Friday, October 12, 2012

War Brides: Book Review

Stephen and I are huge fans of Amazon and we have the Prime membership.  Not only do we get free, 2-day shipping, but we also get to watch TV shows and movies streaming and I get to rent books directly to my Kindle.  WHAT?  Did you just read that - yes you did.  Amazon has a "library".

Before we start talking about the book let's talk about this book renting on Amazon.  This was my first time renting a book and I love it.  You can only rent one book at a time, and only once a month, but it's so much better than going to the library and you get books immediately on your Kindle.  Don't get me wrong, I love the library and I love book stores, but sometimes instant gratification is nice.  My boss, a big reader, has been using Amazon Prime to check out books for a while now and he is a huge supporter.  Check it out.

Okay, why you're really here, let's chat about the book.  War Brides by Helen Bryan begins just before the start of WWII in England.  I've read and watched a lot of movies about WWII and this was a point of view that I've never dove into before.  The book follows five women starting just before the war and how they all come to live in a small, countryside town outside of London.  While at war, each of the 5 ladies becomes a war bride, each under different circumstances.  They don't all like each other but they work together to keep some sense of normalcy during the dark time of the war.  They have to ration food, hunt, make clothes out of old fabric and always be ready to move down to bomb shelters during the raids.  When their families are spread all across the country, they turned to each other for support.

I enjoyed getting to know each of the women and their families.  Not all of them were 100% good people, but they did what they had to do to stay alive and happy.  I wanted the book to go on for much longer than it did.  I felt the end came far to quickly, and that's where I get upset with the book.  It was moving at such a great pace and then all of a sudden it jumps 50 years.  I wasn't ready to say goodbye to the the 1940s ladies.  As a reader we didn't even get to be with them when they heard the war had ended.  I felt like the author was just trying to end the book too quickly.  There is a twist at the end of the book that felt so out of place and like it's only purpose was to tie up some loose ends.  It became so unreal that it ruined it for me.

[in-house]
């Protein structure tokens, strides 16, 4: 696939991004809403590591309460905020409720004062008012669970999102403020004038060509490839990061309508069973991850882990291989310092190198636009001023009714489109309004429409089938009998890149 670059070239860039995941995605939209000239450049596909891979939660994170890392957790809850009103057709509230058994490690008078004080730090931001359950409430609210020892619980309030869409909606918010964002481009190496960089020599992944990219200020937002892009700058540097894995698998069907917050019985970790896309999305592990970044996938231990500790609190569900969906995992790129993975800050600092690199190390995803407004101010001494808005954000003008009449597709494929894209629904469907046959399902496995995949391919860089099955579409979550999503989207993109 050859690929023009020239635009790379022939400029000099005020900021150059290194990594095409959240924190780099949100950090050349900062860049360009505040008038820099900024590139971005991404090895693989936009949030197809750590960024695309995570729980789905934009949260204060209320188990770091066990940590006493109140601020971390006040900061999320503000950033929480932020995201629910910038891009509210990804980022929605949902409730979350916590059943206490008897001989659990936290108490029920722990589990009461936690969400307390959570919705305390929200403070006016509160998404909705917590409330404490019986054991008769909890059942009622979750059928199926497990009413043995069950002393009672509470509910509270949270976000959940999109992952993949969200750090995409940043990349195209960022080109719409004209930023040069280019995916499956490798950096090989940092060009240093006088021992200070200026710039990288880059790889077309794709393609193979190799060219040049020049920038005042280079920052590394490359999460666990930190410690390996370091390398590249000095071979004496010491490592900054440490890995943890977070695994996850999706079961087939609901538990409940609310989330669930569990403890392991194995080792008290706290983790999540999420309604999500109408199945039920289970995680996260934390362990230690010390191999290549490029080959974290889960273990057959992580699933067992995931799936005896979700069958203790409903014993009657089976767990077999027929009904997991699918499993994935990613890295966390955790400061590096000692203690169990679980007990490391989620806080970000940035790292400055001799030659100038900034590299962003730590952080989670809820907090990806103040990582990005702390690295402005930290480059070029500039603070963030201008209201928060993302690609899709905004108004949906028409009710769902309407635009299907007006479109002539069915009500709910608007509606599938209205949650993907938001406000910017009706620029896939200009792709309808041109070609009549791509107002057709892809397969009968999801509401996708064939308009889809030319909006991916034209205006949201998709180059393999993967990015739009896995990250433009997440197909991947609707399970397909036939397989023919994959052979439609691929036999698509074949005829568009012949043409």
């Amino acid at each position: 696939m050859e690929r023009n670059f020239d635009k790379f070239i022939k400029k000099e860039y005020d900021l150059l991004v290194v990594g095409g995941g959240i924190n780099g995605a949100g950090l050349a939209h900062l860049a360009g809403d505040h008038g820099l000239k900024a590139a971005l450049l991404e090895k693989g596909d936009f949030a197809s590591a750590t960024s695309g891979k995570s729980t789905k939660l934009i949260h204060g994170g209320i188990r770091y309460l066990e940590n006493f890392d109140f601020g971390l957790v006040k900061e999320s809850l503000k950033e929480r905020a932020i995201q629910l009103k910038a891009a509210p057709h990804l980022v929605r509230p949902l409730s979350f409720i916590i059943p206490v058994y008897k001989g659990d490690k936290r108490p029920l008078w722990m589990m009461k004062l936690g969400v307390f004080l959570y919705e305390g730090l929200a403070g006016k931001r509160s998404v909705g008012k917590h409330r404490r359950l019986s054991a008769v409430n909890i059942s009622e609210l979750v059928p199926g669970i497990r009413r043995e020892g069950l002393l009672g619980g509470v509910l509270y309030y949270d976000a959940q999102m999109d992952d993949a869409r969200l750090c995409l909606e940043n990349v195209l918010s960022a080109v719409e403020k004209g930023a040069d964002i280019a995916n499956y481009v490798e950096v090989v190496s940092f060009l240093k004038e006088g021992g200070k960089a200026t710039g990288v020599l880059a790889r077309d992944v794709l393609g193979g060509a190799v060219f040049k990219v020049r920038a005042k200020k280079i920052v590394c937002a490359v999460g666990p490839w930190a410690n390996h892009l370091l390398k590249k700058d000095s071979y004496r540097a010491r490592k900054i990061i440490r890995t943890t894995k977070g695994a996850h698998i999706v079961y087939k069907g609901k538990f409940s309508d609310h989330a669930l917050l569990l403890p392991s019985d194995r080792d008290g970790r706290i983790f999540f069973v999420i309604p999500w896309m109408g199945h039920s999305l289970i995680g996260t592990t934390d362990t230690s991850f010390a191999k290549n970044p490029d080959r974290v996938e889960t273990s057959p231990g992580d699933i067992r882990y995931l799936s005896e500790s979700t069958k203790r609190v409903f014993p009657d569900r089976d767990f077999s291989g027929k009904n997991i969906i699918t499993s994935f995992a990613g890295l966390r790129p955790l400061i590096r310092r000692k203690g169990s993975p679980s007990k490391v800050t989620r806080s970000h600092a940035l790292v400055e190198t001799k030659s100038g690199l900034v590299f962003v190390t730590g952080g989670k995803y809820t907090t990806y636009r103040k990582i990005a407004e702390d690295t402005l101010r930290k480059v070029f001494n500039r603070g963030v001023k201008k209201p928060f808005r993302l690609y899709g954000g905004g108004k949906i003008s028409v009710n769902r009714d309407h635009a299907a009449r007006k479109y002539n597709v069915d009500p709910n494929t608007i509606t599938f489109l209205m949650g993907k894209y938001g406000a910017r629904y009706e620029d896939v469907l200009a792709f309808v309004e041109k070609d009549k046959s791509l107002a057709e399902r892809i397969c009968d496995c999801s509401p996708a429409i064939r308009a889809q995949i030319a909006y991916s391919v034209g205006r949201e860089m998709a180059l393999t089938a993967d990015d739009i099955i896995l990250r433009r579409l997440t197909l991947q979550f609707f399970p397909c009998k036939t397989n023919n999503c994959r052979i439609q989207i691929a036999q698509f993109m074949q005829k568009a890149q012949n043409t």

I recommend the book to people like me who were renting the book for something to read on a short business trip or long weekend.  It definitely made my flights go by faster.  While I probably won't pick up the book again, it has sparked an interest in me and I'm excited to learn more about what WWII did to women in England and throughout the rest of Europe.  I think so much attention is focused on the men who fought in the front lines, and it should be, they are true heroes, but the women they left behind in their cities and villages also had to sacrifice while also seeing and doing things they never thought possible.

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